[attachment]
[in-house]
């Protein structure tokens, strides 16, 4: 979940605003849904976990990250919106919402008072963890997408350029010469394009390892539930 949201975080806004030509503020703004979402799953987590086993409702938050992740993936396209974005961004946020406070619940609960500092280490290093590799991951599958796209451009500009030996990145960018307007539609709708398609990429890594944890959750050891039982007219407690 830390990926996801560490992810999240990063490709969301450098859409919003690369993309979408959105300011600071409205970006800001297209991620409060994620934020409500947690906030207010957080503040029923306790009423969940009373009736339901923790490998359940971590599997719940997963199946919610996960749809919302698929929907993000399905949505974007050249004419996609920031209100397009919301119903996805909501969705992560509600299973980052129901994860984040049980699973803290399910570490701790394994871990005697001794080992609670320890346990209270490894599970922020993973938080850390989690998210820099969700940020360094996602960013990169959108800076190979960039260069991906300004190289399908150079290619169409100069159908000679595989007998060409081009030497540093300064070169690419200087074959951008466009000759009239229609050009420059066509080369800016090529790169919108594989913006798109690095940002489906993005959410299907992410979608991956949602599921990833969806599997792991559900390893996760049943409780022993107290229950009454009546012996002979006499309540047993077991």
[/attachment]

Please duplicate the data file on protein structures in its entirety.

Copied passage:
[in-house]
């Protein structure tokens, strides 16, 4: 979940605003849904976990990250919106919402008072963890997408350029010469394009390892539930 949201975080806004030509503020703004979402799953987590086993409702938050992740993936396209974005961004946020406070619940609960500092280490290093590799991951599958796209451009500009030996990145960018307007539609709708398609990429890594944890959750050891039982007219407690 830390990926996801560490992810999240990063490709969301450098859409919003690369993309979408959105300011600071409205970006800001297209991620409060994620934020409500947690906030207010957080503040029923306790009423969940009373009736339901923790490998359940971590599997719940997963199946919610996960749809919302698929929907993000399905949505974007050249004419996609920031209100397009919301119903996805909501969705992560509600299973980052129901994860984040049980699973803290399910570490701790394994871990005697001794080992609670320890346990209270490894599970922020993973938080850390989690998210820099969700940020360094996602960013990169959108800076190979960039260069991906300004190289399908150079290619169409100069159908000679595989007998060409081009030497540093300064070169690419200087074959951008466009000759009239229609050009420059066509080369800016090529790169919108594989913006798109690095940002489906993005959410299907992410979608991956949602599921990833969806599997792991559900390893996760049943409780022993107290229950009454009546012996002979006499309540047993077991």